House lawmakers continued a months-long tussle over the Federal Communications Commission's (FCC) new net neutrality regulations in a Tuesday hearing that probed the rules' impact on investments.
Republicans, who fiercely oppose the regulations, invited a slate of economists to testify before the Energy and Commerce Committee on the potential harm the rules will have on infrastructure investment from Internet service providers (ISPs) such as AT&T and Comcast.
The regulations have set off a fierce debate in Washington and around the country, mainly because they reclassify Internet service under "common carrier" authority governing traditional telephone service.
The authority is meant to give the FCC more power to enforce net neutrality rules that prevent ISPs from prioritizing any kind of traffic above another. Those rules bar blocking, throttling and paid prioritization. They also include a general conduct standard to guard against novel forms of abuse.
"We are no longer debating whether there should be net neutrality rules but instead how to best put them into place," full committee Chairman Fred Upton (R-Mich.) said, pointing to how far the debate has moved in the past year.
The economic argument is a major reason why telecom companies are challenging the rules in court. Oral arguments in the U.S. Court of Appeals for the D.C. Circuit are set for December.
A number of economists on the panel said it is too early to point to evidence that the 4-month-old rules are deflating investment.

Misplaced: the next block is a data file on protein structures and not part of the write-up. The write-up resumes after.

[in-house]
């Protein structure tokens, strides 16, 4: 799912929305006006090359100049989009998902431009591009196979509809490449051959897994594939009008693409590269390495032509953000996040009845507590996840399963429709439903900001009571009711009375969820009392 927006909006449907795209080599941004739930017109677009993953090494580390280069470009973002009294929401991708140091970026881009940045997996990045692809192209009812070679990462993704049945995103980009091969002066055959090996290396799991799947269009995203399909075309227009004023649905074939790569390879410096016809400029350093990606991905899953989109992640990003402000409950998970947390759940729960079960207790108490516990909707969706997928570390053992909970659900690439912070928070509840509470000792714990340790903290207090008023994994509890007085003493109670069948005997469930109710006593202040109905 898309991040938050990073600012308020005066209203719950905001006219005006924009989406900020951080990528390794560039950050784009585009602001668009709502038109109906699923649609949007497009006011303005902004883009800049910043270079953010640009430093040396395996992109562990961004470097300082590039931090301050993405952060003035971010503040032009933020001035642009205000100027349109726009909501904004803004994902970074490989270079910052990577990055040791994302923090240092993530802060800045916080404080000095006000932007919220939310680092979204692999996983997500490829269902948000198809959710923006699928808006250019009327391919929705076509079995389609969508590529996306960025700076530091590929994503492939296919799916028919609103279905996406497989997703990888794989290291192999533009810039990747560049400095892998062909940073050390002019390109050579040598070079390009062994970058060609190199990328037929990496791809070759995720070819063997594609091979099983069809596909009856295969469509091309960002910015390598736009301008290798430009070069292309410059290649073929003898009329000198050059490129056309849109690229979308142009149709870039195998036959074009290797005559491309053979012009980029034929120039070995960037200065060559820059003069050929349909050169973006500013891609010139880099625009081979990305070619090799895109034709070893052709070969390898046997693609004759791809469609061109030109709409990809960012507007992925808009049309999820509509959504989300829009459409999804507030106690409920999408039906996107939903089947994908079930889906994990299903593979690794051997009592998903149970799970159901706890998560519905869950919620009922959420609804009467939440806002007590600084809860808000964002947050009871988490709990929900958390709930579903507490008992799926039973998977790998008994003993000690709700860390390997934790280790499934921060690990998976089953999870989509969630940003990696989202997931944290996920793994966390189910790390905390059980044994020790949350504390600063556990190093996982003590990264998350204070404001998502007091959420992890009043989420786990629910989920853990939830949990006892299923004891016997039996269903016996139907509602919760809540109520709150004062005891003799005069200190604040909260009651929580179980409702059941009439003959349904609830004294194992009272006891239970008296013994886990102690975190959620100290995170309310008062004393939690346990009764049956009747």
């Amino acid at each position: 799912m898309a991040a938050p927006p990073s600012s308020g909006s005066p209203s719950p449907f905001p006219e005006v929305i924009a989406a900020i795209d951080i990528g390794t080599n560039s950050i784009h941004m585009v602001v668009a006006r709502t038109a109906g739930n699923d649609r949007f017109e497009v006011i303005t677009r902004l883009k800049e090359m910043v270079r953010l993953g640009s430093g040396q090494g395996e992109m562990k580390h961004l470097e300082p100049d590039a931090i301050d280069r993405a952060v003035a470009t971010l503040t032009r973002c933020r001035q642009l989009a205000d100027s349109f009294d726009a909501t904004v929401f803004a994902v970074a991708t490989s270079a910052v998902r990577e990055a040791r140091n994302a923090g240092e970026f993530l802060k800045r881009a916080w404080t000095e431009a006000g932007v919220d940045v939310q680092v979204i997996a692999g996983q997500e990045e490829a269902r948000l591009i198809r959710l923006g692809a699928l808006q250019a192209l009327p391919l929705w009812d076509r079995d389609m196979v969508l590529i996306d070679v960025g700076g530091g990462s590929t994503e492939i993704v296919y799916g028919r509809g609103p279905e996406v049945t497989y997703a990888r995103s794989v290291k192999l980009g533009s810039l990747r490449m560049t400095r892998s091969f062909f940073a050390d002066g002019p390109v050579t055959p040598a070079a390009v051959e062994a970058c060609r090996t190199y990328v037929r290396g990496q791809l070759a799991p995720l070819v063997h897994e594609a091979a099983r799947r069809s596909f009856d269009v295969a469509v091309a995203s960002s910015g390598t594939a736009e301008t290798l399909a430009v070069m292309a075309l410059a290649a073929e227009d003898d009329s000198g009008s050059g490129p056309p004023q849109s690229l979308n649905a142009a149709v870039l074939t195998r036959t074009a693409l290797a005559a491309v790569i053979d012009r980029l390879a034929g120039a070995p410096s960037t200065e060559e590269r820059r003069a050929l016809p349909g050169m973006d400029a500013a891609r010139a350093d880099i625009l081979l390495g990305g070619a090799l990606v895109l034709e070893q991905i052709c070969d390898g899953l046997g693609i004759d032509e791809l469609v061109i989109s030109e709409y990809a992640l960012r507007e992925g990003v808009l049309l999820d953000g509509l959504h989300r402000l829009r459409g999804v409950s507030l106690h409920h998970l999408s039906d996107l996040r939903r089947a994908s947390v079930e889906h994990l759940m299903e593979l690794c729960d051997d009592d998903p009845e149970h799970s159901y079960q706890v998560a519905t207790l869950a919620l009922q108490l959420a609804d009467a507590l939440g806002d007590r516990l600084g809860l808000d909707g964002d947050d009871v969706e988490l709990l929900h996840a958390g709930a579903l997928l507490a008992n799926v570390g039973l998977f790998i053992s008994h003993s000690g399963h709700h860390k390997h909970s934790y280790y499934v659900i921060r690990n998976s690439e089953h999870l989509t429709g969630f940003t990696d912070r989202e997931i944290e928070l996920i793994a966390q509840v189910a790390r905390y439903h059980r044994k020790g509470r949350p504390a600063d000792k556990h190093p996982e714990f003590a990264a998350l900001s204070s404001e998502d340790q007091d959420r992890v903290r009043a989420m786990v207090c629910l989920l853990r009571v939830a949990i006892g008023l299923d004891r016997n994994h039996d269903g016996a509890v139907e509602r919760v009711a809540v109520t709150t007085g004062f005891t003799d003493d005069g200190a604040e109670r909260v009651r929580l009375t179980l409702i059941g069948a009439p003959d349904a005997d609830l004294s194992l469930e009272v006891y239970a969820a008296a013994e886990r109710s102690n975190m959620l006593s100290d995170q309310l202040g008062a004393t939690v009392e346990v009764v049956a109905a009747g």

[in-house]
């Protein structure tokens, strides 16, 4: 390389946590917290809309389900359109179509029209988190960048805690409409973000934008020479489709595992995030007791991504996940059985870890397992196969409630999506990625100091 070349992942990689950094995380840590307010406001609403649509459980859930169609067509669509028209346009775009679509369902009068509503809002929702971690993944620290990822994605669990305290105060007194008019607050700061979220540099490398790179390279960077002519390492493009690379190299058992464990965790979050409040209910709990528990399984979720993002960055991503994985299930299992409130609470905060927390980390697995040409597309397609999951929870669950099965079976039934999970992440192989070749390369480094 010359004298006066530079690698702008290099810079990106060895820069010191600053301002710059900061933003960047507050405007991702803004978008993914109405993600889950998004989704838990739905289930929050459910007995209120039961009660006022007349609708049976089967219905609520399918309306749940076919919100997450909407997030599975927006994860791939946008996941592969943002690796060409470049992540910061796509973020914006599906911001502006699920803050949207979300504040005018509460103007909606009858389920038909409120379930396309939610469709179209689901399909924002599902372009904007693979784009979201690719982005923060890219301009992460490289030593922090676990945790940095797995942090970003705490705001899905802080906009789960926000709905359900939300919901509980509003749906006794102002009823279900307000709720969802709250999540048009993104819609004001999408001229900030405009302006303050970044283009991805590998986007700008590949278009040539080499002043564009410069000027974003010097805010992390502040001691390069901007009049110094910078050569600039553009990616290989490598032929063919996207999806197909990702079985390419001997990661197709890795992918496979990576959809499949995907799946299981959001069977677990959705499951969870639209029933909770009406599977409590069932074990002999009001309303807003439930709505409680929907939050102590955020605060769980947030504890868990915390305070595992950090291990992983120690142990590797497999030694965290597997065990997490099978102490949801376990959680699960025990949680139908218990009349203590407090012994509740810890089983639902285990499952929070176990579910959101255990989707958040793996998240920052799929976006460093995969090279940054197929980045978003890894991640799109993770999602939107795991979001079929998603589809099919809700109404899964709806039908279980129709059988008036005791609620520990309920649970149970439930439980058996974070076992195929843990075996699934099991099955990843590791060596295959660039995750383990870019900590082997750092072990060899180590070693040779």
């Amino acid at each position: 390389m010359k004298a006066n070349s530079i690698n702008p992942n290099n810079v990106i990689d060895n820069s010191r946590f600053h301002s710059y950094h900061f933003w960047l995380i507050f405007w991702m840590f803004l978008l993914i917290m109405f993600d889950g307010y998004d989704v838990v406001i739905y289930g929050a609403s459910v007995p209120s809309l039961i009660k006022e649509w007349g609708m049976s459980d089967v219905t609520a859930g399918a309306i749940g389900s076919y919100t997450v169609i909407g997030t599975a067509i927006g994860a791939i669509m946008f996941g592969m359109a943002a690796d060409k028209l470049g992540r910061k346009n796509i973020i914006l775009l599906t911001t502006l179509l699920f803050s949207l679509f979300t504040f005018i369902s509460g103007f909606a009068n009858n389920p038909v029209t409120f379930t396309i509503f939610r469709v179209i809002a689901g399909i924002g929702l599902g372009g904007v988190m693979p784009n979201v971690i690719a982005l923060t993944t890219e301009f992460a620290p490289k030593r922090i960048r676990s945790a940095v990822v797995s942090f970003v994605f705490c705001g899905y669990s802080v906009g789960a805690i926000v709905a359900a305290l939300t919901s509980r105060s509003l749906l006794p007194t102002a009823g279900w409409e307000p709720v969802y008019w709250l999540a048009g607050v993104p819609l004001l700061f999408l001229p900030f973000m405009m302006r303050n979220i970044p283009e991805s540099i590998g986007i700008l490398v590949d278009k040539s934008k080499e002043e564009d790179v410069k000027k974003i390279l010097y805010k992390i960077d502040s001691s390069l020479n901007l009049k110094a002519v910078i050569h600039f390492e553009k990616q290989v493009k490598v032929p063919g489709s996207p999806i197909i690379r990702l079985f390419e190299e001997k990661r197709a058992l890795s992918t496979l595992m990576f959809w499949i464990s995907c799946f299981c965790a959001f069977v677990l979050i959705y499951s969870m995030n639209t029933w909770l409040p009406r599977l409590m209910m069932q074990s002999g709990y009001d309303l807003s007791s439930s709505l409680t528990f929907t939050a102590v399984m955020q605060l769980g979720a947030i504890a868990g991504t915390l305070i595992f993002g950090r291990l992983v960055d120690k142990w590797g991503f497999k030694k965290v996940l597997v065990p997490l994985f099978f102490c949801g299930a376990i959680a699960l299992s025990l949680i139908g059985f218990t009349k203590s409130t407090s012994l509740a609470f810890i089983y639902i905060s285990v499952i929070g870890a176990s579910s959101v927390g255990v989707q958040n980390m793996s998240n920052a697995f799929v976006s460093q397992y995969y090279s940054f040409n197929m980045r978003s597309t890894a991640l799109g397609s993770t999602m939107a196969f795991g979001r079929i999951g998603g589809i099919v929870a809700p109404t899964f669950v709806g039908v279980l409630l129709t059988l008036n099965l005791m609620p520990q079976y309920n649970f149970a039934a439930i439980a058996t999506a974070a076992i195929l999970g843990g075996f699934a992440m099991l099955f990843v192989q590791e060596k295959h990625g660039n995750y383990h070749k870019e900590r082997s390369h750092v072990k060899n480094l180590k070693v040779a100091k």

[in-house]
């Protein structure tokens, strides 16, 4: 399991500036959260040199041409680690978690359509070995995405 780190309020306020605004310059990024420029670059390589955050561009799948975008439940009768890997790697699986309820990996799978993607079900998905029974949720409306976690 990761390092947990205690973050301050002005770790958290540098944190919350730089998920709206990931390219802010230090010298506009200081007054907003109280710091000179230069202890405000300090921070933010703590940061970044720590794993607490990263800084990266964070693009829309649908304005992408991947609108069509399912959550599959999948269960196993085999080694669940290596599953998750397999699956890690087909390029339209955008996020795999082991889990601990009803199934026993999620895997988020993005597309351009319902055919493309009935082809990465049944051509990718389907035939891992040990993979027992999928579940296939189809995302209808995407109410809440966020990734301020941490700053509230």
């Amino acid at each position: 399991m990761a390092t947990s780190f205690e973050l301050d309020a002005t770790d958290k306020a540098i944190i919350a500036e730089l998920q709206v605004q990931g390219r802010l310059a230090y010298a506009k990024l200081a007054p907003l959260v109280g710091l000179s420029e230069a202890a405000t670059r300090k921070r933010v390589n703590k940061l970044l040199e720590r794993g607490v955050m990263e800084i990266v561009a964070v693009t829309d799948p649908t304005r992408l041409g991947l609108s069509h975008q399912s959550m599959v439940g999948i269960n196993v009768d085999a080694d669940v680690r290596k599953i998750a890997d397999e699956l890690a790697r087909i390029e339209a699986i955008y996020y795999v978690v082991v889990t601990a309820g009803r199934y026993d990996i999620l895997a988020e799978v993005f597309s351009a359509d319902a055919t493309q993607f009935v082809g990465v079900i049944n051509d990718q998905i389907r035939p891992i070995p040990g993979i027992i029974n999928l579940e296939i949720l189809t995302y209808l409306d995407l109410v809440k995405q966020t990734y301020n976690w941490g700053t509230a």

The three witnesses invited by Republicans, however, predicted the FCC decision would harm industry investment in the long run.
Robert Shapiro, co-founder Sonecon LLC, has predicted investment could eventually decline between 5 percent and 20 percent per year because of the rules.
He said the rules will have a "substantial adverse effect" but noted that those who claim to know fully how the rules will affect investment are "talking through their hat."
Michael Mandel of the Progressive Policy Institute similarly said, "We don't know now what is going to happen." The institute has previously blamed the rules for a decline in broadband capital expenditures in the first half of 2015, though others have disputed the cause.
New York University professor Nicholas Economides, the only witness who supports the rules, said that the economic impact of the entire Internet marketplace, and not just Internet service providers, should be taken into account.
Echoing analysis from the FCC, he noted that even if broadband investment declines because of the rules, different areas would see increases because of new protections.
Rep. Anna Eshoo (D-Calif.) said many of the doomsday predictions point to uncertainty in the marketplace. But she said much of that uncertainty has come from companies themselves suing over the new rules.
"It's the ISPs that went to court that created the uncertainty," she said.